You can cure one disease and implant three worse, or lay by the seeds of three worse diseases. Now, which do you choose to do? I have heard of men who had the toothache and pondered whether it might not be wise, in order to cure the toothache, to cut off the head. It certainly is one way of curing a toothache.
Student — In connection with this question: when one is drafted into the army, one is more or less from the ordinary standpoint helpless. On about the second day that you have been in the army, you are inoculated against typhoid fever, and on the third day or a week later you are inoculated against smallpox. Your whole nature rebels against it; but what is a man to do?
Cannot he realize that after all his body is not himself; and if his karma places him in that situation, he has to let the powers that be take their course, does he not, and try to rise above it? At least, that is the attitude I took when I was in the army.
G. de P. — Yes, that is a puzzling problem to solve. I have often wondered what I should do. I don't know what I should have done. By law I also had to register my name. I suppose that if I had been drafted, they would have inoculated me. I should have protested with all my strength and power. I don't know what else I might have done.
Student — Would it not be justifiable under such conditions to use ordinary means of deception such as telling untruths, in order to prevent such inoculation?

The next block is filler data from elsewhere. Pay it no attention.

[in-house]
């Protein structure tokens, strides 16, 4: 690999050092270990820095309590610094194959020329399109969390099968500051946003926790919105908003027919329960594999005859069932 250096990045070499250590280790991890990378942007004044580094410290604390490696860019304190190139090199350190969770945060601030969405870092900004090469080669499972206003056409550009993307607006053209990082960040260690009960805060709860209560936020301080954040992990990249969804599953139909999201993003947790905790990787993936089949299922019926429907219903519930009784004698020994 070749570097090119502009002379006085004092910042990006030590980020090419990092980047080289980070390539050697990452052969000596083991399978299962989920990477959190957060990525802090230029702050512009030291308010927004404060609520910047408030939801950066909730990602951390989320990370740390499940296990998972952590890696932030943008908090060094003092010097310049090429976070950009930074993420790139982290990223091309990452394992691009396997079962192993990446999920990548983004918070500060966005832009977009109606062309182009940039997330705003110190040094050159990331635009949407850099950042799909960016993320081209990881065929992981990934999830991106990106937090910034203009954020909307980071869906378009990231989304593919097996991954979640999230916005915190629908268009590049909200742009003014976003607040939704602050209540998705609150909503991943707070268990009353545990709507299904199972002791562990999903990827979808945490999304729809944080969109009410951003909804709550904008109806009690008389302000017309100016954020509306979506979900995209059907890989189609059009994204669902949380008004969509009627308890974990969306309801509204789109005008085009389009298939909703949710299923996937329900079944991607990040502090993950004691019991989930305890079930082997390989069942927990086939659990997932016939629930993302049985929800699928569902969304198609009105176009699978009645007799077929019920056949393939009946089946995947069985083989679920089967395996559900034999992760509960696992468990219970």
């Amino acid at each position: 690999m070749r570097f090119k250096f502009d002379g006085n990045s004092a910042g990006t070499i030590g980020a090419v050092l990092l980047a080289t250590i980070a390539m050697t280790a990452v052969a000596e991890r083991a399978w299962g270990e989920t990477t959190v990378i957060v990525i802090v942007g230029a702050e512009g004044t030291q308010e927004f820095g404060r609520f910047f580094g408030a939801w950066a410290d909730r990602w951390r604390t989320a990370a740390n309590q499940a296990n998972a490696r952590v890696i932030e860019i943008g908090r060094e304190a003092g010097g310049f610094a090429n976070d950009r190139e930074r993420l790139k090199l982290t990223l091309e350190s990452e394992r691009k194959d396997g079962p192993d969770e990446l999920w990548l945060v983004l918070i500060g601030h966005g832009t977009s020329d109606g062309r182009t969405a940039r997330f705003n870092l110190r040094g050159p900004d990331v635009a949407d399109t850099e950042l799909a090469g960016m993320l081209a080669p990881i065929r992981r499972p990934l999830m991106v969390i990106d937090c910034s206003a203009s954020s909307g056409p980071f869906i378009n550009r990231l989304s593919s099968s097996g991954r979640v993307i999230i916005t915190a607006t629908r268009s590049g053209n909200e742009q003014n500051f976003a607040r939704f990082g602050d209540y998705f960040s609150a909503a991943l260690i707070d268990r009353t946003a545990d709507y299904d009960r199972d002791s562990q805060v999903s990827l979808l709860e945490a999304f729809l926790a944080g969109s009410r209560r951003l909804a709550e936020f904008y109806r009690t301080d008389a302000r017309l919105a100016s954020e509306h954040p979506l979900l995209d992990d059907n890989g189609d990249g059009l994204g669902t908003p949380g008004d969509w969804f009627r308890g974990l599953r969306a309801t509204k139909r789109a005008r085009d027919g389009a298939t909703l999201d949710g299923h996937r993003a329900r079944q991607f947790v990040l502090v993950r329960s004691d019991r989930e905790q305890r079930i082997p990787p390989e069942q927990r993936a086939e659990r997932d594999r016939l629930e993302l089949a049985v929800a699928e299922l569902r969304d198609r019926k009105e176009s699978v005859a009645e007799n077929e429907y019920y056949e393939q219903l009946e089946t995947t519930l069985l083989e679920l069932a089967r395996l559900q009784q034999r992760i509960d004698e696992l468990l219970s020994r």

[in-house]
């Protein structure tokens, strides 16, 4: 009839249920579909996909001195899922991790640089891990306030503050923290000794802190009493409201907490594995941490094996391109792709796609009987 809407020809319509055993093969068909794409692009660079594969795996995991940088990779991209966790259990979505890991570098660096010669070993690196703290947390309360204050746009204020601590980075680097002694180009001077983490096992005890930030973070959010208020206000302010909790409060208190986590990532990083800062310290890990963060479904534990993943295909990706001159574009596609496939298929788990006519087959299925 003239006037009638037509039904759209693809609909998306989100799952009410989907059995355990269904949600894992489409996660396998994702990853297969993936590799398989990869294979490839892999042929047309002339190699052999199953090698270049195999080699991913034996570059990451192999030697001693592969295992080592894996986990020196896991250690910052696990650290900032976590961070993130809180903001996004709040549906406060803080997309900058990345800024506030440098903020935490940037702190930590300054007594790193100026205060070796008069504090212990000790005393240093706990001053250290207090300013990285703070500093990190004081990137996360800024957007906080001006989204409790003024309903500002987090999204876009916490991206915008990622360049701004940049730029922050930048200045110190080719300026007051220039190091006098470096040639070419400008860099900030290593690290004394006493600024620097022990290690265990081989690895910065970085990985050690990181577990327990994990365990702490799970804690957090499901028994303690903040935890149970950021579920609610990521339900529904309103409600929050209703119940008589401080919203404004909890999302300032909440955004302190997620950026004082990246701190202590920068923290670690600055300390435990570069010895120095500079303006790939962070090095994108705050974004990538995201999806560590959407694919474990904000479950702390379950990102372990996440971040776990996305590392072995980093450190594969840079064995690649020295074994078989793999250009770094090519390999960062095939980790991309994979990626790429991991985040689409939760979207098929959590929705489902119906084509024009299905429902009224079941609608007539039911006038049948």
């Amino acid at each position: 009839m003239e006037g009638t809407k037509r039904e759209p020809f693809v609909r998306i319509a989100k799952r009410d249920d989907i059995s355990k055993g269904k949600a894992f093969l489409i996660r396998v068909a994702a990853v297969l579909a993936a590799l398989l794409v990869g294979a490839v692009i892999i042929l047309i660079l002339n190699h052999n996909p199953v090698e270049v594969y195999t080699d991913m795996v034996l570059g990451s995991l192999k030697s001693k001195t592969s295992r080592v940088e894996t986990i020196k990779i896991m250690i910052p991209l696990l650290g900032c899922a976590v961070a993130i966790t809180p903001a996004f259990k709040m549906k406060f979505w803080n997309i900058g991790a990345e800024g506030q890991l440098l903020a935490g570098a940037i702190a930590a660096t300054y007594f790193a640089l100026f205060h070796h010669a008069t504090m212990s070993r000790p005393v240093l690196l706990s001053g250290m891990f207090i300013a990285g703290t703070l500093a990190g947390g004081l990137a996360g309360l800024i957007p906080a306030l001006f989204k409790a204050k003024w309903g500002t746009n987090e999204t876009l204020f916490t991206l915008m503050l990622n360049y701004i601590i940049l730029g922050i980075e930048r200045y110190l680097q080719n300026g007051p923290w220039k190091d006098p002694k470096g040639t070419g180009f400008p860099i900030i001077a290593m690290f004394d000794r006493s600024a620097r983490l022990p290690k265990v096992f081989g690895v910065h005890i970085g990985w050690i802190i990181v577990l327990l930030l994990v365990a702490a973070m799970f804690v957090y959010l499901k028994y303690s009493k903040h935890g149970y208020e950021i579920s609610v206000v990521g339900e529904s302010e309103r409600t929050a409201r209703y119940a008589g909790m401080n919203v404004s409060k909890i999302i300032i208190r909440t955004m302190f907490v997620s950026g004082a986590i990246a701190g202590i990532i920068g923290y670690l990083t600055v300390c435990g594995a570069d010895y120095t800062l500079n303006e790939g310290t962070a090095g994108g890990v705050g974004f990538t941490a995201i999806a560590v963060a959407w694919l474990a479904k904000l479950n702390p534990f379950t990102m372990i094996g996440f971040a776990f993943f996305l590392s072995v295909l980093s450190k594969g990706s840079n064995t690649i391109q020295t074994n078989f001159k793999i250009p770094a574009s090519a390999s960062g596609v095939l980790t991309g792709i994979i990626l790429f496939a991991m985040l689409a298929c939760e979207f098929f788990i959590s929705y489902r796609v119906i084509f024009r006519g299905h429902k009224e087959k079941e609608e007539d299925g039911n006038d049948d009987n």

Student — I didn't know which untruth to tell.
G. de P. — I don't know what I should have done in those circumstances. It is one of those situations where a human being is subjected to something that he knows to be wrong; yet he owes a duty to his country and to the laws that exist, wrong though they may be.
Of course, all such things are taken care of in the long run. A man who contracts a disease in some future life from his own evil acts in this life is wholly responsible. But the present question is a problem. I hardly know what to say in answer to that question. I should certainly not in any circumstances advise a willful, deliberate flouting of the laws of one's country to which one is rightfully subject, even if one believes these laws to be wrong. Personally I could not do that. It would not be right.
I suppose that I should say that the only thing is to leave the problem to the individual's own conscience.
Student — Well, in the last analysis is it not the karma of those who have to be inoculated?
G. de P. — It is, of course. Quite true. There is an old saying: "Evil must needs be in the world; but woe be to those through whom the evil cometh." And it is true.
Student — I happened to hear Mme. Tingley tell her students about that very thing when they went away. Now, the question has brought to mind this point: if anyone has to go through such a difficulty and masters himself, as truly as KT charged her boys to do when they went away, then he comes out as safely as possible in the circumstances.
G. de P. — That is true, quite true. The natural physical karma is greatly mitigated, is small, in such circumstances.
Student — May I ask a question that has troubled me very much? I refer to the question of evolution. We have been told that we are very much behindhand, that we ought to be much farther advanced at the present time than we are, and that this is the cause of so much of this strain. And I wondered if you could tell me whether the whole course of evolution was not abnormal?